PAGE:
No suicide notes in a depression

No suicide notes in a depression

Winter 2009.
By John Batchelor

My best UAW source sends along a sobering story from Detroit of a 53 year-old laid-off, disabled GM worker, Timothy H. Regan, who quietly gave away all his possessions and waited in his recliner in his empty apartment for the knock of the eviction notice from the court. When it came in late January, Tim quietly went out the window. There was no note. In fact, the eviction servers did not realize Tim had jumped. They cleaned out what was left into a dumpster and only gradually understood that the sirens were because Tim was dead below. Unmarried, well-liked, unassuming Tim lost his job on a Black Thursday in 2006 and quietly ran out of money, healthcare, time and explanations. His family members loved him and left him alone. The silent sadness contains a mystery. No note. Why no note?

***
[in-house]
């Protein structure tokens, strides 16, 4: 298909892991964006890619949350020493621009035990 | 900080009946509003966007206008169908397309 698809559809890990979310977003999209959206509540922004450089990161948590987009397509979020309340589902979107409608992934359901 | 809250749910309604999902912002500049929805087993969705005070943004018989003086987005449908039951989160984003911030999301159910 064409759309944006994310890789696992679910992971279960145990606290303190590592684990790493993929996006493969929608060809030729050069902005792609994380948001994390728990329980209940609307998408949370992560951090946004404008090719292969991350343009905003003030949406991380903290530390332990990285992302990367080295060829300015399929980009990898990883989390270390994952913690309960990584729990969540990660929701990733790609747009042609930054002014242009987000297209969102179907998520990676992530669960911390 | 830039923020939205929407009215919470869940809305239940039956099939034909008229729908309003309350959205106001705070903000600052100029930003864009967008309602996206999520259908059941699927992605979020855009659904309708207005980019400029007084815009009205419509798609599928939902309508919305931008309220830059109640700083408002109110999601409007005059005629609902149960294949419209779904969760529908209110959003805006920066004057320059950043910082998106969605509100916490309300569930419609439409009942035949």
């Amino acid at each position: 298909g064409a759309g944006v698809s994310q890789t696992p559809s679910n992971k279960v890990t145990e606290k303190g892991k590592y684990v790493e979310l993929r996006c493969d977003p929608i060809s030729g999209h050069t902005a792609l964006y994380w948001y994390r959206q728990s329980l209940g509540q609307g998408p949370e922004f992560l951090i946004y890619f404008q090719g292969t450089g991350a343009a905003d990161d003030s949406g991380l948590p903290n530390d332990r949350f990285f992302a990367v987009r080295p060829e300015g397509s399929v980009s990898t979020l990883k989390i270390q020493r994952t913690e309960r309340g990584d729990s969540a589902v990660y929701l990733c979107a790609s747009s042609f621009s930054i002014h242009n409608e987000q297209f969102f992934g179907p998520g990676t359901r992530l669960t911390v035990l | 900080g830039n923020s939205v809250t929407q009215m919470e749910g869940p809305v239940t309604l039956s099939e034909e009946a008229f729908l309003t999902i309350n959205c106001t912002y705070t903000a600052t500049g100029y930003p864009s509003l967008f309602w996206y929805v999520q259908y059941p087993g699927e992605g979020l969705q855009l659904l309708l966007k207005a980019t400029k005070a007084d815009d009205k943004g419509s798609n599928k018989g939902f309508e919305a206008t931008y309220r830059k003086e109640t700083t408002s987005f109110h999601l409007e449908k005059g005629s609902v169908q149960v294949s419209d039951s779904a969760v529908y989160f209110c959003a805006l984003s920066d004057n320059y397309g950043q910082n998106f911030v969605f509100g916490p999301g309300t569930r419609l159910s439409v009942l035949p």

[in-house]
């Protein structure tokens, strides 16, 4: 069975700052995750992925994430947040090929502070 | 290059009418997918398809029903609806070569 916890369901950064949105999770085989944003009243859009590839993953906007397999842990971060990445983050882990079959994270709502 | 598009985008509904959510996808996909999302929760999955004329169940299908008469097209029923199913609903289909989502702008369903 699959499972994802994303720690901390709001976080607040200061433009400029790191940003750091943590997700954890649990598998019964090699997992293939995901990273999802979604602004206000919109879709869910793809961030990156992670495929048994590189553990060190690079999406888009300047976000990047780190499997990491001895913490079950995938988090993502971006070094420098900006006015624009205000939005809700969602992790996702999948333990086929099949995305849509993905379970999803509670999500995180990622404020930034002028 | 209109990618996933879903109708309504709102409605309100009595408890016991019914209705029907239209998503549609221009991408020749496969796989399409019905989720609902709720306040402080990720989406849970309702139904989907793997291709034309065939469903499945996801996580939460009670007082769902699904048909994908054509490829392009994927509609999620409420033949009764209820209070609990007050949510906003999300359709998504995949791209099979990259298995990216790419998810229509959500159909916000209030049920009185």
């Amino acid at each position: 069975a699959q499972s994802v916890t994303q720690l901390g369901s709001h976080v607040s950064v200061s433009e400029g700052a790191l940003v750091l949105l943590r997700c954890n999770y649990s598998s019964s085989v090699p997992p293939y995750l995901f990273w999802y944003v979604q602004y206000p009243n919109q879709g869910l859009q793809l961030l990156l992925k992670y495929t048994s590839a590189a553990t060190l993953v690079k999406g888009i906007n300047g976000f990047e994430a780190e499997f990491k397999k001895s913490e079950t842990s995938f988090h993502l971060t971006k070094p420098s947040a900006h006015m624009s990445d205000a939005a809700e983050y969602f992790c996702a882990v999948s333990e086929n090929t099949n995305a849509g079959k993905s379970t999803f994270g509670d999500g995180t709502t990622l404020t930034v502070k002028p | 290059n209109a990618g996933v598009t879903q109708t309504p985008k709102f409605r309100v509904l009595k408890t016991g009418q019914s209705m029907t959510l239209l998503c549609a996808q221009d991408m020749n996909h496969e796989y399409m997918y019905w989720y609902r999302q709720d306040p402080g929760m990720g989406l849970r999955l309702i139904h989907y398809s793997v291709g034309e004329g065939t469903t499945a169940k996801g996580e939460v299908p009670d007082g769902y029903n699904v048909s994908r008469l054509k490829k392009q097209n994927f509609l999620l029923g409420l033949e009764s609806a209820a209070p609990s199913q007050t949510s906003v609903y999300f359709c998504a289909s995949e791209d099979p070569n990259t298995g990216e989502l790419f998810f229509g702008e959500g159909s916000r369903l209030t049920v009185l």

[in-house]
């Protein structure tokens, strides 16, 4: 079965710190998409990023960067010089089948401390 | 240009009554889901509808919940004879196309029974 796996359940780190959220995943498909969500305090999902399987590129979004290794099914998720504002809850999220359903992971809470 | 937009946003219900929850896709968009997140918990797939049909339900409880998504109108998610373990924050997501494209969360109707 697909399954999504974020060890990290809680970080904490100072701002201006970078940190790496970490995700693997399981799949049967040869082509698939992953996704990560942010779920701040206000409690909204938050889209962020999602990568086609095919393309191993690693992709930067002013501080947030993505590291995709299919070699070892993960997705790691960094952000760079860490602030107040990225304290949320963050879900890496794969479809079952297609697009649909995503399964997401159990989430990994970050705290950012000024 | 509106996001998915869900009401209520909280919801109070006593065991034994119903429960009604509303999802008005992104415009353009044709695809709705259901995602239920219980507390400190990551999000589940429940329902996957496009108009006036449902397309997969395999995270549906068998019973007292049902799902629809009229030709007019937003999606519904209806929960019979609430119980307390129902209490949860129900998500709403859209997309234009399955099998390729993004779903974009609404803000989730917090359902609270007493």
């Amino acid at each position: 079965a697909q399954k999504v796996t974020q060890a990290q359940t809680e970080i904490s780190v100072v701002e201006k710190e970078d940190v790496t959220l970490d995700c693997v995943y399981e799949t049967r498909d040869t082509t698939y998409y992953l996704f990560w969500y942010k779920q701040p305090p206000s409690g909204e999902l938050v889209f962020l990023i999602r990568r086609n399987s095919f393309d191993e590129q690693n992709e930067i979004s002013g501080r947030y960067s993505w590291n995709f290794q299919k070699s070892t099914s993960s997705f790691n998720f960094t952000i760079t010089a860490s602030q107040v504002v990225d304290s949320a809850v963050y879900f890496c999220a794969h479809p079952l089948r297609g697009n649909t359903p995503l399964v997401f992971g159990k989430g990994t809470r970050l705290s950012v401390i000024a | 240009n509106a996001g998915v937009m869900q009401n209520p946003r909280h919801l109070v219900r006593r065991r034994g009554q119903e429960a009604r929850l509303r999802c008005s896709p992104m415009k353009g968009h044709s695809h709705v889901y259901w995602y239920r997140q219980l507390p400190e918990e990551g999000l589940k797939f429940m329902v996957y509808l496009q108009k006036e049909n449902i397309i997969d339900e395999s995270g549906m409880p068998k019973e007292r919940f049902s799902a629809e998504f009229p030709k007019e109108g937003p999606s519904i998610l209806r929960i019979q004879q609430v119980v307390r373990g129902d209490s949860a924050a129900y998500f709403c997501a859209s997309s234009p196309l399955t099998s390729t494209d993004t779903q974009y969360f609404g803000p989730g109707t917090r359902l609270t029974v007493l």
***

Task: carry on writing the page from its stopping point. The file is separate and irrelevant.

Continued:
About the Author:

Lou Ann Hammond is the CEO of Carlist and Driving the Nation. She is the co-host of Real Wheels Washington Post carchat every Friday morning and is the Automotive, energy correspondent for The John Batchelor Show and a Contributor to Automotive Electronics magazine headquartered in Korea. Hammond is a member of the North American Car and Truck of the Year (NACTOY), Women's World Car of the Year (WWCOTY), and the Concept Car of the Year.